Iran deputy minister says Saudi dispute will affect Syria peace talks

Iran deputy minister says Saudi dispute will affect Syria peace talks

Iran deputy minister says Saudi dispute will affect Syria peace talks

AFP photo

Tehran’s diplomatic row with Saudi Arabia will affect Syrian peace talks, Iran’s deputy foreign minister said Jan. 6, adding that his government would remain committed to the talks. 

“Saudi Arabia’s wrong decision will have an effect on [Syria] talks in Vienna and New York, but Tehran will stay committed,” Hossein Amir-Abdollahian was quoted as saying by Iranian state news agency IRNA.   

Turkish President Recep Tayyip Erdoğan on Jan. 6 refused to condemn Saudi Arabia for its execution of 47 convicts, including a prominent Shiite cleric, saying it was an “internal legal matter” of the kingdom.

“The executions in Saudi Arabia are an internal legal matter. Whether you approve of the decision or not is a separate issue,” Erdoğan said in a televised speech, his first reaction to the controversy which has raised tensions between Saudi Arabia and its regional rival Iran.

The Turkish president last month visited Riyadh for talks with King Salman and the political elite, in a new sign of Ankara’s warm ties with the kingdom.

Turkey and Saudi Arabia, both overwhelmingly Sunni Muslim powers, share the same vision over the conflict in Syria where they believe only the ousting of President Bashar al-Assad can bring an end to almost five years of civil war.

Tensions between the two countries, which are both active in the international talks to put an end to the civil war in Syria, have grown after Saudi Arabia executed 47 people on Jan. 2, including four Shiite Muslims, among them prominent cleric Nimr al-Nimr, a move that triggered protests and the storming of the Saudi embassy in Iran on Jan. 3.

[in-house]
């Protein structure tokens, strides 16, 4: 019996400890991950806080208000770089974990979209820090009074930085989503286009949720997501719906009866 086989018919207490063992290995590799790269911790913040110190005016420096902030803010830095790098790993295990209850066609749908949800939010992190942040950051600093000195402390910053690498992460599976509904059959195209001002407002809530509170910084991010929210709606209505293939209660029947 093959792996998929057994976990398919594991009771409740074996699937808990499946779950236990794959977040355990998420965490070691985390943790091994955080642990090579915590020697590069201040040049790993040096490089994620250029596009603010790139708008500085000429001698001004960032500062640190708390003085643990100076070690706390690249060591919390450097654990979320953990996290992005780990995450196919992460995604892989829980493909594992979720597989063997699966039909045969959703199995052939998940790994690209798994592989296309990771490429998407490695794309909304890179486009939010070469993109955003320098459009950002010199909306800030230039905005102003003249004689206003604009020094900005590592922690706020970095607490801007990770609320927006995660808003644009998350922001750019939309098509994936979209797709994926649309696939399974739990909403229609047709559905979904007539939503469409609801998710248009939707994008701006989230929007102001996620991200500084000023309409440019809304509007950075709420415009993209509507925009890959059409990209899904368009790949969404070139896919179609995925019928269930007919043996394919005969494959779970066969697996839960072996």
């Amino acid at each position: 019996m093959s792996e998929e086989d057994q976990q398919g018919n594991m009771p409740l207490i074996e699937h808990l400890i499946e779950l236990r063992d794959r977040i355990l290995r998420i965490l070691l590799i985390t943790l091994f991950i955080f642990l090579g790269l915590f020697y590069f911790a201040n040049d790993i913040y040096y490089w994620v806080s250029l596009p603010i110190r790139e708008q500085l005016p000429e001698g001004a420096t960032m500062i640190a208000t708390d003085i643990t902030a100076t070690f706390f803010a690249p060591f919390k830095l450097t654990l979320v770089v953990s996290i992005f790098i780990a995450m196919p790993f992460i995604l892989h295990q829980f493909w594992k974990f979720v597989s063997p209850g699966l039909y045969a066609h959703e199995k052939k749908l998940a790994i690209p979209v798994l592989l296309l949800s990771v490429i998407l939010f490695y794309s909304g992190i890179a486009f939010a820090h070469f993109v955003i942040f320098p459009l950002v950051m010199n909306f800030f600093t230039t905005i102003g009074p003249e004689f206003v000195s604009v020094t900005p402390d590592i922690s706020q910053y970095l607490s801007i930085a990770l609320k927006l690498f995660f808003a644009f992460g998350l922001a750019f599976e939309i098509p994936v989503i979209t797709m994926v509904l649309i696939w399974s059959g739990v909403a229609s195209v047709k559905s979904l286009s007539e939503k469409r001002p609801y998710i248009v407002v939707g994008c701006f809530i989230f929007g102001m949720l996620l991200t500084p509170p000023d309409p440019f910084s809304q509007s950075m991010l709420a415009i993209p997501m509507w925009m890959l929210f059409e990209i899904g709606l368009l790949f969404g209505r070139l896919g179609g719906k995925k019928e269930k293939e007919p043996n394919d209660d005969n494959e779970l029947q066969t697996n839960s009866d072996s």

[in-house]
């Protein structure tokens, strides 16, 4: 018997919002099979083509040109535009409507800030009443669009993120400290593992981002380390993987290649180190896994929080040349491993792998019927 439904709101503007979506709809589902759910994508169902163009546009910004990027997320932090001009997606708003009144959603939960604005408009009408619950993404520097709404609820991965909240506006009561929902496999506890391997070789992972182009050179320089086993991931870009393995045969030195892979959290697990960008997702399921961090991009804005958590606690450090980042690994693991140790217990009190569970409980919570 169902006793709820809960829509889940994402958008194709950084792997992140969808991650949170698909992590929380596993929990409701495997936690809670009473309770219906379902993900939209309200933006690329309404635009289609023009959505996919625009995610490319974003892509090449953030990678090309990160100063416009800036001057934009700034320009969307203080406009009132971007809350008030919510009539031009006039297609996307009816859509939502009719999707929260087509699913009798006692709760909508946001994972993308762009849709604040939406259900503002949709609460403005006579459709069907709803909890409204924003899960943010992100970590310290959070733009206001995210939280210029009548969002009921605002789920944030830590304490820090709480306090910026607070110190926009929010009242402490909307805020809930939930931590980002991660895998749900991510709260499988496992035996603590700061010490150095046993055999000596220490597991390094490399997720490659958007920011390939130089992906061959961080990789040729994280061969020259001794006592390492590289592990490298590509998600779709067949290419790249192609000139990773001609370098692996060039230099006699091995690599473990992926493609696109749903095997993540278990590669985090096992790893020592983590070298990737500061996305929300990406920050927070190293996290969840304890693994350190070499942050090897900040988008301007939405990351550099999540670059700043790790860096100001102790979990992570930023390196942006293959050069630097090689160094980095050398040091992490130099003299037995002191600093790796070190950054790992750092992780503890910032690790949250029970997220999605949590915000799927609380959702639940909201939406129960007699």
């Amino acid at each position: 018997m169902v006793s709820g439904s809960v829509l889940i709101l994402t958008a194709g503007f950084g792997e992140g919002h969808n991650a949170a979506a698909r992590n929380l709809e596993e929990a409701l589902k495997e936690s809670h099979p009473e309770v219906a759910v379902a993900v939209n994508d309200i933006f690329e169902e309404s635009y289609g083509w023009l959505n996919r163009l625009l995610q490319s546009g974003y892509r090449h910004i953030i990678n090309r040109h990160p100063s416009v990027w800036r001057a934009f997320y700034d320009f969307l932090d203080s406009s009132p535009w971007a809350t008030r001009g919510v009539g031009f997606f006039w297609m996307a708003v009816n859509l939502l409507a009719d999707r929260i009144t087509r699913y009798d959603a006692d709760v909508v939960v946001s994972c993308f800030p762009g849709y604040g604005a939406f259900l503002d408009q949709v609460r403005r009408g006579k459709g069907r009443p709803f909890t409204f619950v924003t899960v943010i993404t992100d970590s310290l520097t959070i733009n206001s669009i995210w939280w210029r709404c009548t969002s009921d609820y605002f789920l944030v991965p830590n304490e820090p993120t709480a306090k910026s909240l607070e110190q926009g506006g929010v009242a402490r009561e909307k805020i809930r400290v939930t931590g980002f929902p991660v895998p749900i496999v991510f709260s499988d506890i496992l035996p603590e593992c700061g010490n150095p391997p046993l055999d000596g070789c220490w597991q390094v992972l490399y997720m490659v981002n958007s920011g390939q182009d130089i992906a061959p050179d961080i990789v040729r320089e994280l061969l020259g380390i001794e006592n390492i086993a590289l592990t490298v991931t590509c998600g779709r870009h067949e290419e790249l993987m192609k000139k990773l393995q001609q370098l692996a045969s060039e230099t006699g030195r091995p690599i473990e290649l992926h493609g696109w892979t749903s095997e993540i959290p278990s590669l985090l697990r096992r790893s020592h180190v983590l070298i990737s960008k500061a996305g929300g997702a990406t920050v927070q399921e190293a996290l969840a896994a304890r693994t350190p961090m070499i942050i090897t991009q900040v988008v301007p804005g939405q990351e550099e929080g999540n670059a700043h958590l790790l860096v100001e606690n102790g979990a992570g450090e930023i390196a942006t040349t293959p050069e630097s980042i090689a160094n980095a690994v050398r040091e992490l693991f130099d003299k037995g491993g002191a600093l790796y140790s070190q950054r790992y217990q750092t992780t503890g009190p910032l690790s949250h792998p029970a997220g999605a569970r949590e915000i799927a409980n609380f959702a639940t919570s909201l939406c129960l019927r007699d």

Iran’s top leader, Ayatollah Ali Khamenei, predicted “divine vengeance” for the execution of al-Nimr, an outspoken opponent of the ruling Saudi family. 

The turmoil have triggered a polarization between many Muslim nations. 

Djibouti cut diplomatic relations with Iran on Jan. 6, its foreign minister said, in response to the storming of the Saudi embassy in Tehran by Iranian protesters. 

The tiny Horn of Africa nation, which is home to the United States’ only military base on the African continent, joins Saudi Arabia, Bahrain and Sudan in entirely severing relations with Iran. 

“Djibouti cut its diplomatic ties with Iran out of solidarity with Saudi Arabia,” Foreign Minister Mahamoud Ali Youssouf told Reuters in a text message. 

Bahrain said on Jan. 6 it had caught an Iranian-linked cell plotting attacks on its territory, days after it followed its close ally Saudi Arabia in cutting ties with Iran. 

There was no immediate reaction from Iran, caught up in a mounting diplomatic dispute with its regional rival Saudi Arabia and other Sunni-led Gulf states including Bahrain. 

“A secret terrorist plot aided by the so-called Iranian Revolutionary Guard and the Hezbollah terrorist organization was foiled,” the Gulf island kingdom’s state news agency BNA reported. 

“It targeted the security of the kingdom of Bahrain by [plotting to] carry out a series of dangerous bombings,” it added. 

Iran has regularly denied accusations in the past of involvement in attacks in Bahrain, which has been in political turmoil since protests erupted there in 2011, led by majority Shiite Muslims demanding an end to the Sunni monarchy’s political domination and full powers for parliament.